Sometimes the individual who lacks capacity will have made an ‘advance decision’ to refuse certain medical treatments while they were still a competent adult.

Adults without capacity and consenting to the COVID-19 vaccine

Where an adult lacks the mental capacity to decide whether they want to have the Covid-19 vaccination, a health and welfare attorney or deputy may be able to consent on their behalf. Alternatively the incapacitated adult may have made an advance decision refusing all vaccinations.

Ifthere is no advance decision and no deputy or attorney, the relevant professionals (usually healthcare professionals) must decide if administering the vaccine to the person is in that person’s best interests.

These decisions must be taken on a case-by-case basis and must consider the best interests of the individual – a blanket decision that a vaccination is in the best interests of a group of patients will be contrary to the Mental Capacity Act 2005.

The Court of Protection have said in recent cases that they strongly advise seeking legal advice about whether to approach the Court of Protection if there is not a clear consensus on whether vaccination is in the person’s best interests. Where it is not possible to identify the person’s wishes and feelings, the judge may consider factors that the person would be likely to consider if he or she were able to: for example, both generic information about vaccines, as well as specific information about the person’s own situation and the risks to them if they contracted Covid.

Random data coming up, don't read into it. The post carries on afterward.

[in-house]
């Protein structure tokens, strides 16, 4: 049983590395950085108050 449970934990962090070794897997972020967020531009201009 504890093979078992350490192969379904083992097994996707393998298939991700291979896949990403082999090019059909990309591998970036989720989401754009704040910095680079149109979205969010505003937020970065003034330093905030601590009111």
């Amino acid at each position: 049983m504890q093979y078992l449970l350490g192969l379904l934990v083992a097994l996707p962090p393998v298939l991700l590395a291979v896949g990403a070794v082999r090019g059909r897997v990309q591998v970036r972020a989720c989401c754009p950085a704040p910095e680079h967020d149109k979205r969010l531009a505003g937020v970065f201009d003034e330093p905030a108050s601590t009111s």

In some cases, even if it is clear that the incapacitated adult’s wishes would be not to receive the vaccination, it may still be found to be in their best interest to have it – therefore their wishes will be overridden. This might be if there was a particularly high risk to the individual if they were to contract Covid.

However, if there is low risk and evidence that the individual would have declined the vaccine had they had capacity, the judge can find that it is not in the persons’ best interests to have the vaccine.